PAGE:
The Baltic countries continue to be the hardest hit. These states in particular are experiencing the highest levels of inflation in the Eurozone. Thus, inflation in Latvia and Lithuania hit 22.4 per cent and 22.5 per cent respectively. Estonia also has seen inflation rise year on year from 6.4 per cent in September 2021 to 24.2 per cent in September 2022. The more so, the Baltic States continue to see soaring energy and food prices which lead to declining standard of living.

The Bank of Lithuania has published its latest economic forecast and revised gross domestic product (GDP) growth projections for 2023 from 3.4% to 0.9%.

Statistics Lithuania also reports that in September 2022, the consumer confidence indicator stood at minus 16 and, compared to August, decreased by 5 percentage points. The decrease in the consumer confidence indicator in September was determined by negative changes in all of its components.

According to SEB bank economist Tadas Povilauskas, the number of poor people in Lithuania will increase. Living standards will be affected by rising food and energy prices. The current price of natural gas is too high and the economy cannot “go” with it. It is evidently that energy prices shocks have far-reaching effects on Lithuanian economy and population.

The main cause of such state of affairs is deteriorated relations with Russia. Russia has lately been the EU’s top supplier of oil, natural gas, and coal, accounting for around a quarter of its energy.

The conflict in Ukraine and political confrontation between Russia and the West has exacerbated the energy crisis by fuelling global worries it may lead to an interruption of oil or natural gas supplies from Russia. Moscow said in September it would not fully resume its gas supplies to Europe until the West lifts its sanctions.

It is obviously that the conflict in Ukraine dramatically worsened the situation on the markets, as Russia and Ukraine account for nearly a third of global wheat and barley, and two-thirds of the world’s exports of sunflower oil used for cooking. Ukraine is also the world’s fourth-biggest exporter of corn.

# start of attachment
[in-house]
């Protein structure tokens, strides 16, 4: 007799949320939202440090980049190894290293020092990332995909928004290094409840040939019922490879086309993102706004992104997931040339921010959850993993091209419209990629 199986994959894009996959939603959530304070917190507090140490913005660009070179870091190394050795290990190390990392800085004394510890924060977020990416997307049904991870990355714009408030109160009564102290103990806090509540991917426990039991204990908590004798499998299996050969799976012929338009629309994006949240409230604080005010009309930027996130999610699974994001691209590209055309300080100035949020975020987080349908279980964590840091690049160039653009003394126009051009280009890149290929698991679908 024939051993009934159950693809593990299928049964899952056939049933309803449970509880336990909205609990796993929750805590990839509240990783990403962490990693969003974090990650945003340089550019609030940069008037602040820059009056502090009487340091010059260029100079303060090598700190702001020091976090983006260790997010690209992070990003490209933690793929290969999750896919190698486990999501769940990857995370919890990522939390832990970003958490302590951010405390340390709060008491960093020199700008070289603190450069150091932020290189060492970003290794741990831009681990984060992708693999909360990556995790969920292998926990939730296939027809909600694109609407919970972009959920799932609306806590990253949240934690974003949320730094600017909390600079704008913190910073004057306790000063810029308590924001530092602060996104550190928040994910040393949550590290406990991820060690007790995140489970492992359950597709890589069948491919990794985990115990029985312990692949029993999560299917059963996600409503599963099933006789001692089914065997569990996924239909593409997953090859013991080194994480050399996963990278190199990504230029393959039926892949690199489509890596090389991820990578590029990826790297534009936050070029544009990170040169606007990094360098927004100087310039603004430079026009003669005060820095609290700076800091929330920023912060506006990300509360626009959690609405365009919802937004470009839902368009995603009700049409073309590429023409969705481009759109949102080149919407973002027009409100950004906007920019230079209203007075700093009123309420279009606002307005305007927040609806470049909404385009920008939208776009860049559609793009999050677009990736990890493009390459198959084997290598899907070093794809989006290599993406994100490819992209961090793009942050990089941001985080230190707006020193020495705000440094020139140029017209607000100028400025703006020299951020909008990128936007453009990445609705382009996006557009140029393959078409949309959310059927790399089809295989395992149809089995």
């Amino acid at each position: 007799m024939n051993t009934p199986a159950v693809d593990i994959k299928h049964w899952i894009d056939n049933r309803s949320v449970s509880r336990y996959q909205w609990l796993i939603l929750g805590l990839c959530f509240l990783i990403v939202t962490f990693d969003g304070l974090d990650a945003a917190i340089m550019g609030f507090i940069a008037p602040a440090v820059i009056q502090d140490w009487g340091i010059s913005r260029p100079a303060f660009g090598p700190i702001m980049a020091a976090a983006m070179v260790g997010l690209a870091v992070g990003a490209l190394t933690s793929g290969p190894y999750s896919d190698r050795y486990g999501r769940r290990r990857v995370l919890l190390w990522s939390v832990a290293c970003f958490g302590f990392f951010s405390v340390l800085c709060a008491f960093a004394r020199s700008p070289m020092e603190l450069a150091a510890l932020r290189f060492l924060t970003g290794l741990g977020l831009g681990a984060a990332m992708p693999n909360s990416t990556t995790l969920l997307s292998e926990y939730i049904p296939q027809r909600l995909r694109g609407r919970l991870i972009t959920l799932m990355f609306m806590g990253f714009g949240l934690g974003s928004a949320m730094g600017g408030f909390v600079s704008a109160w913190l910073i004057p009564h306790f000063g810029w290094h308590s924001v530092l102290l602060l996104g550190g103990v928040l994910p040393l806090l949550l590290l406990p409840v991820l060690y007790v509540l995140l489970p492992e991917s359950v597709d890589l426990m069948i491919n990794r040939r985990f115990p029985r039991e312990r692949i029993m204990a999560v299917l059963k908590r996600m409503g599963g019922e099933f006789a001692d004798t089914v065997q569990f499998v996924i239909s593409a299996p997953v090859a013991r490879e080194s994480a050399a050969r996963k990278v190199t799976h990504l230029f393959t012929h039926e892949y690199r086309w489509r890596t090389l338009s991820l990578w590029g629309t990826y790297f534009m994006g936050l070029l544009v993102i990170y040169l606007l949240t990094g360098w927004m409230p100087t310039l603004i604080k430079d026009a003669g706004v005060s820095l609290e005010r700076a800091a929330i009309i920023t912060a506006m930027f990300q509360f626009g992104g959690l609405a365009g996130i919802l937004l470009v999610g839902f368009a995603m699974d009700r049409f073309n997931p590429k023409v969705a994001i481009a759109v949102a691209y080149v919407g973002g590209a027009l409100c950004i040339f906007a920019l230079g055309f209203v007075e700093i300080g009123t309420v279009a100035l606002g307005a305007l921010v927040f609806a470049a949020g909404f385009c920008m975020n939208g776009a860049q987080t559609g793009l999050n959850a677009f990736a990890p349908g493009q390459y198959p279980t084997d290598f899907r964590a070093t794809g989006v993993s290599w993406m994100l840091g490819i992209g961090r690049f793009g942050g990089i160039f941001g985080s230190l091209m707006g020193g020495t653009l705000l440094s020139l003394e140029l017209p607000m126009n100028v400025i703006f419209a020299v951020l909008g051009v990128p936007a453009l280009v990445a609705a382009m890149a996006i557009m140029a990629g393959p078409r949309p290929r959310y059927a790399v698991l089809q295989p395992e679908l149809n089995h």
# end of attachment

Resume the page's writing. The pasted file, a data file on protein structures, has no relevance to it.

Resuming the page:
According to Euronews, the prices of many commodities – crucially including food – strained global supply chains, leaving crops to rot, caused panic in many European countries, including the Baltic States.

High inflation has become the direct consequence of sanctions imposed on Russia. As for the Baltic States, the lack of wisdom to find compromises and blindly following the European Union’s decisions have lead to declining standards of living. The desire to punish such huge state as Russia played a cruel joke on the Baltic States. It will be difficult to explain the population why they should turn down the heating in homes, schools and hospitals over the winter.

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Policy mistakes could trigger worse recession than 2007 crisis

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The world is headed towards a global recession and prolonged stagnation unless fiscal and monetary policies holding sway in some advanced economies are quickly changed, according to a new report released on Monday by the UN Conference on Trade and Development (UNCTAD).“There is still time to step back from the edge of recession,” said UNCTAD chief Rebeca Grynspan.

‘Political will’

“This is a matter of policy choices and political will,” she added, noting that the current course of action is hurting the most vulnerable.

UNCTAD is warning that the policy-induced global recession could be worse than the global financial crisis of 2007 to 2009.

Excessive monetary tightening and inadequate financial support could expose developing world economies further to cascading crises, the agency said.

The Development prospects in a fractured world report points out that supply-side shocks, waning consumer and investor confidence, and the war in Ukraine have provoked a global slowdown and triggered inflationary pressures.

And while all regions will be affected, alarm bells are ringing most for developing countries, many of which are edging closer to debt default.